And having customers watch bad films isn’t smart under any programming strategy. Period. If the streamers have a host of bad, bad, very bad films, they should bury them. If they have to release them, hide them from the algorithms and “new releases” programming bars. Just pretend you never made it in the first place. 

Quick Notes on Film

– On Nielsen’s charts, the theme of the week is “library titles”. For example, we noted two weeks back that the first Sonic The Hedgehog movie made an appearance on the Nielsen charts, but that it was on Paramount+ and Prime Video. Well, this week—reminder, the week starting 2-May—Sonic The Hedgehog (the first film), made it to second place on Netflix’s global charts too. Sonic 2 also showed up on the TV Time rankings too:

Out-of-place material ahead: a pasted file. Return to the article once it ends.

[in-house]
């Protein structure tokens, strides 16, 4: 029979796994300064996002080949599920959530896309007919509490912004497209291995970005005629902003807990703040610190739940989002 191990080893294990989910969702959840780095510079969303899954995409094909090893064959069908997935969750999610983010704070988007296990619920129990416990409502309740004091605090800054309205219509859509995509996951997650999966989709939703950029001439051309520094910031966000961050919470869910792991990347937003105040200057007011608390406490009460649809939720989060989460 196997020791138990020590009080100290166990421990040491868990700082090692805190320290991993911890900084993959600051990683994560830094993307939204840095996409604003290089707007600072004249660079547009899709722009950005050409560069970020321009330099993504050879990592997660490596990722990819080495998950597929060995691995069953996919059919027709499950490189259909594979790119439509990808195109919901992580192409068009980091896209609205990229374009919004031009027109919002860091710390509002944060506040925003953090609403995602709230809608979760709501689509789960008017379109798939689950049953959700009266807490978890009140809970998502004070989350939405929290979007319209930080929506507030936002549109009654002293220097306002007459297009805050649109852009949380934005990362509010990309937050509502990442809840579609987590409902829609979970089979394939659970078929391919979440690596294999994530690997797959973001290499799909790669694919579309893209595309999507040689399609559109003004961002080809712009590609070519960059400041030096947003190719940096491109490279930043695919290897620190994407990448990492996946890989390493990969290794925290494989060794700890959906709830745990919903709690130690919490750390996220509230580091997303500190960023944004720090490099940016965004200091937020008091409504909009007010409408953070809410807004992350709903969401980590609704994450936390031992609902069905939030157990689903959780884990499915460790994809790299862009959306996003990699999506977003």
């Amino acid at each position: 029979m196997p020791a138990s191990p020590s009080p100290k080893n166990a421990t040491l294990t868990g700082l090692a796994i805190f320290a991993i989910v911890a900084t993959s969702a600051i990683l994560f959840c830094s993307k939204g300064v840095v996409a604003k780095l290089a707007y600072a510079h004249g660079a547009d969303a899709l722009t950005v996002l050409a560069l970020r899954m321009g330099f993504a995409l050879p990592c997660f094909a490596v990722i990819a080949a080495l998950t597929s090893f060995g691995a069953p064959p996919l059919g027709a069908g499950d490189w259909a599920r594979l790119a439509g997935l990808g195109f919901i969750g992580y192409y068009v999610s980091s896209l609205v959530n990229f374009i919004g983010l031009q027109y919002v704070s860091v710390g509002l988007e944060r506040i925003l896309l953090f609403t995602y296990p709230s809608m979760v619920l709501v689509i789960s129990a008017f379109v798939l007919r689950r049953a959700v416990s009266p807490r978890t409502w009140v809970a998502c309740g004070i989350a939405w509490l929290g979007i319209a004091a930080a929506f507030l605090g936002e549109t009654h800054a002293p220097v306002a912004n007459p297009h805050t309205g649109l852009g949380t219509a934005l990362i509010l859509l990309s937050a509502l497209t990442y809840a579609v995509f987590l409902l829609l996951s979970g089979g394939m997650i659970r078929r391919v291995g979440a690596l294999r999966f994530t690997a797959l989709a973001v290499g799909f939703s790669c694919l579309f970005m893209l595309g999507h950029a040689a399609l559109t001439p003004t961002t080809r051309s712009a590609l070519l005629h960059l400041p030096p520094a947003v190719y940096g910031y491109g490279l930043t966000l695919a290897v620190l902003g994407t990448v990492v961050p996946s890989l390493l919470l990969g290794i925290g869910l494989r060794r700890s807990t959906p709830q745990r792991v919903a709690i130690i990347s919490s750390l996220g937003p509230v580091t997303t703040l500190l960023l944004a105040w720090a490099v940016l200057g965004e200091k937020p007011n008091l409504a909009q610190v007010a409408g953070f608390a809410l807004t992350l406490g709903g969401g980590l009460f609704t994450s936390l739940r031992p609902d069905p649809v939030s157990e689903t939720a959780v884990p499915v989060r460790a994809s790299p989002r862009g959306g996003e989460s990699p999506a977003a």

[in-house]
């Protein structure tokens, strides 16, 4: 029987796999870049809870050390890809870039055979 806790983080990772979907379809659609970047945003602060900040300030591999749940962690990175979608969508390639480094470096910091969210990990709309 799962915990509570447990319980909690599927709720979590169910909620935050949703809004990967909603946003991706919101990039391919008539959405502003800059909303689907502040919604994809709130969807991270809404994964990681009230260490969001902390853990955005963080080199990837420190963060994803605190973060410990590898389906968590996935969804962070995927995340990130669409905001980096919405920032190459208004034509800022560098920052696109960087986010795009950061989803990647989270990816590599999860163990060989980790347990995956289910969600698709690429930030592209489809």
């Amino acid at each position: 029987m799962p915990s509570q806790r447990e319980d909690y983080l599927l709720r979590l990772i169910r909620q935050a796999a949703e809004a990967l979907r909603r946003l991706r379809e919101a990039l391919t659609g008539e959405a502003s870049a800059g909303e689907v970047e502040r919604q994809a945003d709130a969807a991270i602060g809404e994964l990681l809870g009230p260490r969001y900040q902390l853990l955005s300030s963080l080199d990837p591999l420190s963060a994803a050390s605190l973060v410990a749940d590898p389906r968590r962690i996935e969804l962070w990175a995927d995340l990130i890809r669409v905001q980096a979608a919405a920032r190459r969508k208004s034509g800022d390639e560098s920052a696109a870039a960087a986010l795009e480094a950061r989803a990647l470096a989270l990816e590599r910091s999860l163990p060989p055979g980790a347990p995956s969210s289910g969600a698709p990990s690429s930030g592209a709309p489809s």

– That’s not all. Most film licensing deals become available on the first of the month. And since this week started just after the 1-May, we had an extra sized number of “new to Netflix” titles appear on the film list:

Six licensed titles! From studios including Warner Bros (U.S. Marshals), Lionsgate (Rambo: Last Blood), Paramount (Forrest Gump, War of the Worlds), and STX (Den of Thieves). They also go all the way back to 1994, 1998, and 2005, and a few newish titles (Den of Thieves is from 2018, Rambo is from 2019 and The Gentlemen is from 2020). And all had theatrical releases.

– Also, a few weeks back, Encanto finally regained its place as the most rewatched film on the block, passing Turning Red. Here’s a calendar of Encanto’s staying power on Disney+:

This doesn’t really say anything negative about Turning Red, more about the power of Encanto and its songs. While we’re on this topic, do you want to know the top films on streaming in total viewership since Encanto and Don’t Look Up came out on 24-Dec-2022? Fine, since you asked nicely: